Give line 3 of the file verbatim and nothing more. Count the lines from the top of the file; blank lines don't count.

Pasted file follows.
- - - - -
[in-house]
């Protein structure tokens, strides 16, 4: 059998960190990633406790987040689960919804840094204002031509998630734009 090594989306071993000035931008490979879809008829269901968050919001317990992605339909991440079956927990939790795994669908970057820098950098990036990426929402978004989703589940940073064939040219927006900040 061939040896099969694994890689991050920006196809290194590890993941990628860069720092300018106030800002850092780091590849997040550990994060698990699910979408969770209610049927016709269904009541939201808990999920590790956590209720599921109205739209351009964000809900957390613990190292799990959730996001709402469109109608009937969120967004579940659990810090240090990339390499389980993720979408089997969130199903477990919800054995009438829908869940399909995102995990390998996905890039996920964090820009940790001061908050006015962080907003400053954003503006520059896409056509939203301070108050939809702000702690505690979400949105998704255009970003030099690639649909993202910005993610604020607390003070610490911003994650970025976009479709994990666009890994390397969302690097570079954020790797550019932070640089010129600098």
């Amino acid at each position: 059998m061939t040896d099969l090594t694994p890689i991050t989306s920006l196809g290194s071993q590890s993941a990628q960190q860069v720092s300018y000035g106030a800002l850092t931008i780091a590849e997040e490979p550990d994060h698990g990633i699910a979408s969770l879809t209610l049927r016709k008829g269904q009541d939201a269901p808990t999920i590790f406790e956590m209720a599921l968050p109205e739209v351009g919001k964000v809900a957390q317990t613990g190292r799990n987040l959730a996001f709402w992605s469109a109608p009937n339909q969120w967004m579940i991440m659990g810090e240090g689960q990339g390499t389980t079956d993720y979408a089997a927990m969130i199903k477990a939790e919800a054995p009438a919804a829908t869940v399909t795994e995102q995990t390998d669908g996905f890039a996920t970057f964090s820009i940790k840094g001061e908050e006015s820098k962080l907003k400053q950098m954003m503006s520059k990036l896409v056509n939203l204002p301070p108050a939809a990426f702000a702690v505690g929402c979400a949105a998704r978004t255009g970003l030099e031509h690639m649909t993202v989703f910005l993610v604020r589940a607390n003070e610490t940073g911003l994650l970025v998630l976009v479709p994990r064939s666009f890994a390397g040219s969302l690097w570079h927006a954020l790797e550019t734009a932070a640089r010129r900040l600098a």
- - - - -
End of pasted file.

């Amino acid at each position: 059998m061939t040896d099969l090594t694994p890689i991050t989306s920006l196809g290194s071993q590890s993941a990628q960190q860069v720092s300018y000035g106030a800002l850092t931008i780091a590849e997040e490979p550990d994060h698990g990633i699910a979408s969770l879809t209610l049927r016709k008829g269904q009541d939201a269901p808990t999920i590790f406790e956590m209720a599921l968050p109205e739209v351009g919001k964000v809900a957390q317990t613990g190292r799990n987040l959730a996001f709402w992605s469109a109608p009937n339909q969120w967004m579940i991440m659990g810090e240090g689960q990339g390499t389980t079956d993720y979408a089997a927990m969130i199903k477990a939790e919800a054995p009438a919804a829908t869940v399909t795994e995102q995990t390998d669908g996905f890039a996920t970057f964090s820009i940790k840094g001061e908050e006015s820098k962080l907003k400053q950098m954003m503006s520059k990036l896409v056509n939203l204002p301070p108050a939809a990426f702000a702690v505690g929402c979400a949105a998704r978004t255009g970003l030099e031509h690639m649909t993202v989703f910005l993610v604020r589940a607390n003070e610490t940073g911003l994650l970025v998630l976009v479709p994990r064939s666009f890994a390397g040219s969302l690097w570079h927006a954020l790797e550019t734009a932070a640089r010129r900040l600098a």